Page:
Margulis na NASA e um IBM PC em Marte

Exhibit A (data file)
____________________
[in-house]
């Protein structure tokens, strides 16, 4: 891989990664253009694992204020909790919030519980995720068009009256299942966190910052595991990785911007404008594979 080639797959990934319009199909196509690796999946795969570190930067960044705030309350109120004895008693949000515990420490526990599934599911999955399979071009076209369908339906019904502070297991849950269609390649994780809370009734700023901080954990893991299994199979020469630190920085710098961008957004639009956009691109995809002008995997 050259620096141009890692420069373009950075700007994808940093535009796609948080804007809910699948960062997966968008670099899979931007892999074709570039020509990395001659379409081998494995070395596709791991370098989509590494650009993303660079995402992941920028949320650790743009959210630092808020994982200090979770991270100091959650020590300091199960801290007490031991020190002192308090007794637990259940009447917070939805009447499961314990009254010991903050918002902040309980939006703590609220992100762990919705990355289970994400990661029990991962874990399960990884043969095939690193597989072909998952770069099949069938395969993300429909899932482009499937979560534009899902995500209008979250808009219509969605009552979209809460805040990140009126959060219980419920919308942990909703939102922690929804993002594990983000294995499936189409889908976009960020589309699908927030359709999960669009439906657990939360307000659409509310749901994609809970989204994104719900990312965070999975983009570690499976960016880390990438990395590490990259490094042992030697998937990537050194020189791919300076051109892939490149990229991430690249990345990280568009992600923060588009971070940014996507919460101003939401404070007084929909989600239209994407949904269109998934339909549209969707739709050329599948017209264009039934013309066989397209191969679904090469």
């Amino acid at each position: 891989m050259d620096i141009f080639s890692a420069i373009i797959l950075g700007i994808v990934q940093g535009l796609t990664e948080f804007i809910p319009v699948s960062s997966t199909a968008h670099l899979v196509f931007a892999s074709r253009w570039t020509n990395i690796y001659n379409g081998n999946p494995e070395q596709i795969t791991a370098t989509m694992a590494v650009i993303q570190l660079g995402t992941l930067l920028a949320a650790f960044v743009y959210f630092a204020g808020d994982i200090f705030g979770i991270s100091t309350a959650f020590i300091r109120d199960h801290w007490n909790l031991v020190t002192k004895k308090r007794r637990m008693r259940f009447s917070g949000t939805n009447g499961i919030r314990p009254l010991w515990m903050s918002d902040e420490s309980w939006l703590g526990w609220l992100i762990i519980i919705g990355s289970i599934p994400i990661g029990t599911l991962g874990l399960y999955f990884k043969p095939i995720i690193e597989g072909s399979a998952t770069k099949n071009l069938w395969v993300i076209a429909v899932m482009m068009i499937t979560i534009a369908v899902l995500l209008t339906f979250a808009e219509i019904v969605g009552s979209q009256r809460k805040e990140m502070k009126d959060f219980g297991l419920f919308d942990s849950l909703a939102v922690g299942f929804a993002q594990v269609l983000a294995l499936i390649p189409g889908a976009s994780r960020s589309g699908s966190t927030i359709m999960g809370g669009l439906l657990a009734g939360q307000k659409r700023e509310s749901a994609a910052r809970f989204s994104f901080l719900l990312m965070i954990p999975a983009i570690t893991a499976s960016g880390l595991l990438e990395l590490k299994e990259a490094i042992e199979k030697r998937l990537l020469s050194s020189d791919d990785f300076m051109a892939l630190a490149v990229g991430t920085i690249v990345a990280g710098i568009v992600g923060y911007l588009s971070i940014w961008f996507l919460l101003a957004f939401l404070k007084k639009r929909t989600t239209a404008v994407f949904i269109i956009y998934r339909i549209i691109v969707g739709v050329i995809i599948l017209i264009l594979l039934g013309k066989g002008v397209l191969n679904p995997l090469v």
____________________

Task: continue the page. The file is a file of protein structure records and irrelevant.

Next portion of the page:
If we take a typical inner planet and measure the atmospheric gases, we will have primarily carbon dioxide, some nitrogen and trace amounts of oxygen. Oxygen and nitrogen will remove each other – that is, they’ll react, form nitrates, and remove these gases from the atmosphere […]. But if we look at the atmosphere of the Earth, we have a profound shock, from a chemical point of view. We find […] an incredible series of complex compounds that are completely inexplicable by chemistry alone. Furthermore, we have atmospheric volatiles in the form of phosphorus rich particulates, that you would call bats, birds, seagulls and so on. We have all the major gases found in living things circulating in the atmosphere, and phosphorus in the form of particulates. And the amazing thing about this [is that,] […] from a chemists point of view it’s as if the Viking Lander landed on the surface of Mars, revealed the horizon, and there, in the distance, was an IBM personal computer, a couple of flashlights and a bicycle. From a chemical point of view, these compounds [found on Earth] are that bizarre. That is: they’re completely unexpected, or they are so complex and so unstable, that there is just no chemical mechanism to make them, any more than there would be a chemical mechanism to produce a bicycle. Now you know that if you had seen a bicycle on the surface of Mars you would have said: “someone has been there before us”. You would not have doubted for a minute that chemical and physical processes alone [could not have produced] that bicycle, or that IBM PC computer. This is the chemist’s view of the Earth’s atmosphere. There are compounds that just cannot be explained on the basis of chemistry. They’re too unstable and they’re too complicated. And what is keeping the Earth’s atmosphere in this incredible chemical disequilibrium? The answer is: the living process. Because hydrogen, methane and ammonia are products of living organisms – in fact, of microorganisms, or bacteria.